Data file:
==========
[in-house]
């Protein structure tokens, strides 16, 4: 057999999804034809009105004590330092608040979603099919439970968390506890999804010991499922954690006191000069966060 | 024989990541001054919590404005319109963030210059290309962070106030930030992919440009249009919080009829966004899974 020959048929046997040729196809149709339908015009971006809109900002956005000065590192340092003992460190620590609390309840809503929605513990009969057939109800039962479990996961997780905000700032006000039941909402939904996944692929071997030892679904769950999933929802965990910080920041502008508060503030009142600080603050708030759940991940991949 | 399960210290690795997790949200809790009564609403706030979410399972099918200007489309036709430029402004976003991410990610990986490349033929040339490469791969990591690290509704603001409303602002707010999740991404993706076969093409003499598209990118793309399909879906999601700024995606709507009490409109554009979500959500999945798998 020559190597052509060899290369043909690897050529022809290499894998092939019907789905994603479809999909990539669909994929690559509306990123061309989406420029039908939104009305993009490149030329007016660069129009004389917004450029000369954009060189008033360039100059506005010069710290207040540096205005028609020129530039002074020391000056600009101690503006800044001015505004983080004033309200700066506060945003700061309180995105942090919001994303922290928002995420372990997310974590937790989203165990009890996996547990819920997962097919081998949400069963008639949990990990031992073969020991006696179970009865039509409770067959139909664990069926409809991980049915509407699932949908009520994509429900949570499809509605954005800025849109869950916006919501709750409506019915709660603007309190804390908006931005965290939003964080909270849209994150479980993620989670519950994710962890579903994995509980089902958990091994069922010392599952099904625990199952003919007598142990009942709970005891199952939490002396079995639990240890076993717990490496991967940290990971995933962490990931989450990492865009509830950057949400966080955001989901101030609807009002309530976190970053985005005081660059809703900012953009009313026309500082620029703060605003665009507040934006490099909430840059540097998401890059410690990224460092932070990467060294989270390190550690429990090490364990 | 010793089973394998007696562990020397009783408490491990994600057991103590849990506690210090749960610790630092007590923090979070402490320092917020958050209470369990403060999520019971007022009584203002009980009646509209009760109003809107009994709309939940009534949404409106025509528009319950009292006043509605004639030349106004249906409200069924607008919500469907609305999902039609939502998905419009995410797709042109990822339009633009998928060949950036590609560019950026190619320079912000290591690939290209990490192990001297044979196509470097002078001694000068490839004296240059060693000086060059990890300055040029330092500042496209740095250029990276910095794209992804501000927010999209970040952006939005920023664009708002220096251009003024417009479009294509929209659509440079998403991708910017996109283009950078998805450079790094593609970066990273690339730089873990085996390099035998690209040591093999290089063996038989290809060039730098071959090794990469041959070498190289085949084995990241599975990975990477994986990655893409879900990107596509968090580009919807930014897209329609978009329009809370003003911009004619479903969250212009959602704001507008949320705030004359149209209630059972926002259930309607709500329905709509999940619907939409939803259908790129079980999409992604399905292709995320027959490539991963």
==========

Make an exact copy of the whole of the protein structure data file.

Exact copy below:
[in-house]
């Protein structure tokens, strides 16, 4: 057999999804034809009105004590330092608040979603099919439970968390506890999804010991499922954690006191000069966060 | 024989990541001054919590404005319109963030210059290309962070106030930030992919440009249009919080009829966004899974 020959048929046997040729196809149709339908015009971006809109900002956005000065590192340092003992460190620590609390309840809503929605513990009969057939109800039962479990996961997780905000700032006000039941909402939904996944692929071997030892679904769950999933929802965990910080920041502008508060503030009142600080603050708030759940991940991949 | 399960210290690795997790949200809790009564609403706030979410399972099918200007489309036709430029402004976003991410990610990986490349033929040339490469791969990591690290509704603001409303602002707010999740991404993706076969093409003499598209990118793309399909879906999601700024995606709507009490409109554009979500959500999945798998 020559190597052509060899290369043909690897050529022809290499894998092939019907789905994603479809999909990539669909994929690559509306990123061309989406420029039908939104009305993009490149030329007016660069129009004389917004450029000369954009060189008033360039100059506005010069710290207040540096205005028609020129530039002074020391000056600009101690503006800044001015505004983080004033309200700066506060945003700061309180995105942090919001994303922290928002995420372990997310974590937790989203165990009890996996547990819920997962097919081998949400069963008639949990990990031992073969020991006696179970009865039509409770067959139909664990069926409809991980049915509407699932949908009520994509429900949570499809509605954005800025849109869950916006919501709750409506019915709660603007309190804390908006931005965290939003964080909270849209994150479980993620989670519950994710962890579903994995509980089902958990091994069922010392599952099904625990199952003919007598142990009942709970005891199952939490002396079995639990240890076993717990490496991967940290990971995933962490990931989450990492865009509830950057949400966080955001989901101030609807009002309530976190970053985005005081660059809703900012953009009313026309500082620029703060605003665009507040934006490099909430840059540097998401890059410690990224460092932070990467060294989270390190550690429990090490364990 | 010793089973394998007696562990020397009783408490491990994600057991103590849990506690210090749960610790630092007590923090979070402490320092917020958050209470369990403060999520019971007022009584203002009980009646509209009760109003809107009994709309939940009534949404409106025509528009319950009292006043509605004639030349106004249906409200069924607008919500469907609305999902039609939502998905419009995410797709042109990822339009633009998928060949950036590609560019950026190619320079912000290591690939290209990490192990001297044979196509470097002078001694000068490839004296240059060693000086060059990890300055040029330092500042496209740095250029990276910095794209992804501000927010999209970040952006939005920023664009708002220096251009003024417009479009294509929209659509440079998403991708910017996109283009950078998805450079790094593609970066990273690339730089873990085996390099035998690209040591093999290089063996038989290809060039730098071959090794990469041959070498190289085949084995990241599975990975990477994986990655893409879900990107596509968090580009919807930014897209329609978009329009809370003003911009004619479903969250212009959602704001507008949320705030004359149209209630059972926002259930309607709500329905709509999940619907939409939803259908790129079980999409992604399905292709995320027959490539991963």